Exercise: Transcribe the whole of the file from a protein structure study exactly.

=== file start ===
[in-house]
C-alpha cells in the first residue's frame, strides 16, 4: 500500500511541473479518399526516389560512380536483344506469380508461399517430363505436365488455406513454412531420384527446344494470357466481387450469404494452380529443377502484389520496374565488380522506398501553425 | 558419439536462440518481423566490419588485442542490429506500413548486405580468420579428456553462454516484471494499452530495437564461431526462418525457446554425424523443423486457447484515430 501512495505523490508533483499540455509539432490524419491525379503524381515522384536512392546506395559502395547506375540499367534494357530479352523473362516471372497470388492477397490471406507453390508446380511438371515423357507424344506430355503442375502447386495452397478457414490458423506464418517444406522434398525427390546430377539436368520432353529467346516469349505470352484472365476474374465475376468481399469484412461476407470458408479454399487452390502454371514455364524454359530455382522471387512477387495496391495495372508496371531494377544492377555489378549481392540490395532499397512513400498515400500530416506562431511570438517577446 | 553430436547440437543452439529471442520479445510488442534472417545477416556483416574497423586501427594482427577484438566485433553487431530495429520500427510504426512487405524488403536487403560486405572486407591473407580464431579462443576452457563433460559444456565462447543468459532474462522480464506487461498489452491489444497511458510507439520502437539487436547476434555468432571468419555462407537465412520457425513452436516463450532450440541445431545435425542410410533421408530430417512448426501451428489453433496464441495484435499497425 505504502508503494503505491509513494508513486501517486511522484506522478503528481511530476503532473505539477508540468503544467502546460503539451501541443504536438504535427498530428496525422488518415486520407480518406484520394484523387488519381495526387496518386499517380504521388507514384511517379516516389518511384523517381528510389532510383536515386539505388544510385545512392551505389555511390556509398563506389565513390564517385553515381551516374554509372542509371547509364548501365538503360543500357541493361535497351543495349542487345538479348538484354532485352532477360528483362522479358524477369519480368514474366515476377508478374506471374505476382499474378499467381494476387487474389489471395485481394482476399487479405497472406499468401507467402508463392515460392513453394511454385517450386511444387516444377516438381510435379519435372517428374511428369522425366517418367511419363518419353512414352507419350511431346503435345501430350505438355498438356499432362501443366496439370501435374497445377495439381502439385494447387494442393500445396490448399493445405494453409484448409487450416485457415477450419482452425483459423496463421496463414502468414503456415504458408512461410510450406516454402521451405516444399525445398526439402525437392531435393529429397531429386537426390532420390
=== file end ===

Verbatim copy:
[in-house]
C-alpha cells in the first residue's frame, strides 16, 4: 500500500511541473479518399526516389560512380536483344506469380508461399517430363505436365488455406513454412531420384527446344494470357466481387450469404494452380529443377502484389520496374565488380522506398501553425 | 558419439536462440518481423566490419588485442542490429506500413548486405580468420579428456553462454516484471494499452530495437564461431526462418525457446554425424523443423486457447484515430 501512495505523490508533483499540455509539432490524419491525379503524381515522384536512392546506395559502395547506375540499367534494357530479352523473362516471372497470388492477397490471406507453390508446380511438371515423357507424344506430355503442375502447386495452397478457414490458423506464418517444406522434398525427390546430377539436368520432353529467346516469349505470352484472365476474374465475376468481399469484412461476407470458408479454399487452390502454371514455364524454359530455382522471387512477387495496391495495372508496371531494377544492377555489378549481392540490395532499397512513400498515400500530416506562431511570438517577446 | 553430436547440437543452439529471442520479445510488442534472417545477416556483416574497423586501427594482427577484438566485433553487431530495429520500427510504426512487405524488403536487403560486405572486407591473407580464431579462443576452457563433460559444456565462447543468459532474462522480464506487461498489452491489444497511458510507439520502437539487436547476434555468432571468419555462407537465412520457425513452436516463450532450440541445431545435425542410410533421408530430417512448426501451428489453433496464441495484435499497425 505504502508503494503505491509513494508513486501517486511522484506522478503528481511530476503532473505539477508540468503544467502546460503539451501541443504536438504535427498530428496525422488518415486520407480518406484520394484523387488519381495526387496518386499517380504521388507514384511517379516516389518511384523517381528510389532510383536515386539505388544510385545512392551505389555511390556509398563506389565513390564517385553515381551516374554509372542509371547509364548501365538503360543500357541493361535497351543495349542487345538479348538484354532485352532477360528483362522479358524477369519480368514474366515476377508478374506471374505476382499474378499467381494476387487474389489471395485481394482476399487479405497472406499468401507467402508463392515460392513453394511454385517450386511444387516444377516438381510435379519435372517428374511428369522425366517418367511419363518419353512414352507419350511431346503435345501430350505438355498438356499432362501443366496439370501435374497445377495439381502439385494447387494442393500445396490448399493445405494453409484448409487450416485457415477450419482452425483459423496463421496463414502468414503456415504458408512461410510450406516454402521451405516444399525445398526439402525437392531435393529429397531429386537426390532420390